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Among insects, those which have hard eyes have the forefeet long, in order that from time to time they may rub the eyes with their feet, as we frequently see done by flies. The insects which have long hind-feet are able to leap, the locust, for instance. All these insects have six feet: and some of the spiders have two very long feet in addition. They have, all of them, three joints. We have already"1 stated that marine insects have eight feet, such as the polypus, the sæpia, the cuttle-fish, and the crab, animals which move their arms in a contrary direction to their feet, which last they move around as well as obliquely: they are the only animals the feet of which have a rounded form. Other insects have two feet to regulate their movements; in the crab, and in that only, these duties are performed by four. The land animals which exceed this number of feet, as most of the worms,2 never have fewer than twelve feet, and some, indeed, as many as a hundred. The number of feet is never uneven in any animal. Among the solid-hoofed animals, the legs are of their proper length from the moment of their birth, after which they may with more propriety be said to extend themselves than to increase in growth: hence it is, that in infancy they are able to scratch their ears with the hind feet, a thing which, when they grow older, they are not able to do, because their increase of growth affects only the superficies of the body. It is for the same reason also, that they are only able to graze at first by bending the knees, until such time as the neck has attained its proper length.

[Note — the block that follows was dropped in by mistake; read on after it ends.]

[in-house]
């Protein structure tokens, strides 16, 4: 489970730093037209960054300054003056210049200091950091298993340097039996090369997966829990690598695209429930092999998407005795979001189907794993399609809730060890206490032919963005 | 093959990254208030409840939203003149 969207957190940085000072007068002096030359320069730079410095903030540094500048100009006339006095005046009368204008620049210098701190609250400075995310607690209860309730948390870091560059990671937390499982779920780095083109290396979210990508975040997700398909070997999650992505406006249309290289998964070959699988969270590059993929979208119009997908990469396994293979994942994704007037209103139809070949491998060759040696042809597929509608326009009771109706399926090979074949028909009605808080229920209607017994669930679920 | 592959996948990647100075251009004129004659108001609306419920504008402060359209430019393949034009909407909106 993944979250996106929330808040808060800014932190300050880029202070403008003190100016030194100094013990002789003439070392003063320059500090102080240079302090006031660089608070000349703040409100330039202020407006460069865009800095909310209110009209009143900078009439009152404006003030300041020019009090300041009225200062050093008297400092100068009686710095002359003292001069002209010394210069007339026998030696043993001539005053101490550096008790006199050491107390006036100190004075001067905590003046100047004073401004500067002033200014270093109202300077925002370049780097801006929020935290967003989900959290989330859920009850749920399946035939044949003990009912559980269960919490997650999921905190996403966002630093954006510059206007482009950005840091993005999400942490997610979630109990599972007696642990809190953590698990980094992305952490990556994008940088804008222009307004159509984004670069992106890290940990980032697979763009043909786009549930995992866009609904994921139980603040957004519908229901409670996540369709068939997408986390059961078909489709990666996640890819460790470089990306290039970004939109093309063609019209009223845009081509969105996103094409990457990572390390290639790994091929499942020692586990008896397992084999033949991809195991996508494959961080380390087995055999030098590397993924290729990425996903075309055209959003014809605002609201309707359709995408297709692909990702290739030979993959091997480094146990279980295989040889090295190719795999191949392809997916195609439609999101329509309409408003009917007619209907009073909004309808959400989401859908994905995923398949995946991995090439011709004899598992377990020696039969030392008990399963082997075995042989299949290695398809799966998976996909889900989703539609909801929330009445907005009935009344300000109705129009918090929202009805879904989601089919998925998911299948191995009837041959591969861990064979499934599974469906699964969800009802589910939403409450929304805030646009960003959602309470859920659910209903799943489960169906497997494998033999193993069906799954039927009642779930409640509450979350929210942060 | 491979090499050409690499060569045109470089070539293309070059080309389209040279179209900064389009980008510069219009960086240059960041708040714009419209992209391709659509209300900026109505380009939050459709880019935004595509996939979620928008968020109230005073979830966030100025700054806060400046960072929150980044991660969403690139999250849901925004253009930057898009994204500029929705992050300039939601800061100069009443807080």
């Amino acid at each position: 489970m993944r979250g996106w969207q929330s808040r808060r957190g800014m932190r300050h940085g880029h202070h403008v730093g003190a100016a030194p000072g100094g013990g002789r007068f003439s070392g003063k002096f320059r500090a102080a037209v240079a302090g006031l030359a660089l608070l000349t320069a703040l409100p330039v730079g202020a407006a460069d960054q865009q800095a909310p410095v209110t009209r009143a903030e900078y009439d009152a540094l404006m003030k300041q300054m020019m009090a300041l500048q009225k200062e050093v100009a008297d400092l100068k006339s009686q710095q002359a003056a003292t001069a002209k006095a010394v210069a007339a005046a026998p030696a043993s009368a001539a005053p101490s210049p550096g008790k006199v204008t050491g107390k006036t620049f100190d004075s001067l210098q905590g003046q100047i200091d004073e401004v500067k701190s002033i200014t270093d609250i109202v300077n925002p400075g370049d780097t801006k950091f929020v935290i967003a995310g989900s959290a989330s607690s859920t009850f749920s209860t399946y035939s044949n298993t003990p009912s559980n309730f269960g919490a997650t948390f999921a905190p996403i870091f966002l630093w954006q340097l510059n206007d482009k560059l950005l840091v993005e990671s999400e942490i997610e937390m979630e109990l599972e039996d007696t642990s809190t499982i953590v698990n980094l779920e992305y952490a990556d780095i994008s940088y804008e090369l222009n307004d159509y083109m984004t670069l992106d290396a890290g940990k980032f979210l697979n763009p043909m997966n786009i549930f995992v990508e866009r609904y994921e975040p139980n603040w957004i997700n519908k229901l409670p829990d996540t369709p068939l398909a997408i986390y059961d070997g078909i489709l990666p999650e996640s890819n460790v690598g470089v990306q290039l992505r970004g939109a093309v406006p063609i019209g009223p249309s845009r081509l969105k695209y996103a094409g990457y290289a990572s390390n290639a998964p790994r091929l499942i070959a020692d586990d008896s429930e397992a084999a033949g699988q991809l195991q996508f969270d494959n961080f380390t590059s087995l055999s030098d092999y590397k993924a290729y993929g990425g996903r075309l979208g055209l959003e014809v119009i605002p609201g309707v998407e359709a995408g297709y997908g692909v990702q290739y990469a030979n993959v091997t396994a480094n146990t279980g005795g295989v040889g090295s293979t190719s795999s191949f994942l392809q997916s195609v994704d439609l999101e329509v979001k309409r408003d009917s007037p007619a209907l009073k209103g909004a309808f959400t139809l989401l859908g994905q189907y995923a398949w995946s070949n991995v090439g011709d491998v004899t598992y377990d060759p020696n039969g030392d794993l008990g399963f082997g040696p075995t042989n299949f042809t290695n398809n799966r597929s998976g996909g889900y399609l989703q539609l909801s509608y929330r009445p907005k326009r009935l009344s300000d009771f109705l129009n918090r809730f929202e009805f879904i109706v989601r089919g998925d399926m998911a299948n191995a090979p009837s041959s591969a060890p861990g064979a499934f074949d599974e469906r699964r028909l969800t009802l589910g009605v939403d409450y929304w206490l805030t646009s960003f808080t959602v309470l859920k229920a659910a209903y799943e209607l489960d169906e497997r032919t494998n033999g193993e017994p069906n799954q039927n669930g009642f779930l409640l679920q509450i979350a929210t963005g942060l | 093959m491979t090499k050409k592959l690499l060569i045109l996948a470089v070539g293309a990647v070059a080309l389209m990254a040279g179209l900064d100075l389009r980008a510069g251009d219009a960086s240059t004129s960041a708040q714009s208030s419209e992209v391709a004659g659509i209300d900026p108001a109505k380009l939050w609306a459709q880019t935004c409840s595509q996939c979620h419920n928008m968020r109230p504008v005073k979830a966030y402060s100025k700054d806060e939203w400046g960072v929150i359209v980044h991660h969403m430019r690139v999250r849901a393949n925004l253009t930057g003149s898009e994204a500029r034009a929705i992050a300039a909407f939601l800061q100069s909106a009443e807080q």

(49.) There are dwarfs to be found among all animals, and among birds even.

1 B. ix. c. 44.

2 He evidently means insects of the centipede class. See B. xxix. c. 39.

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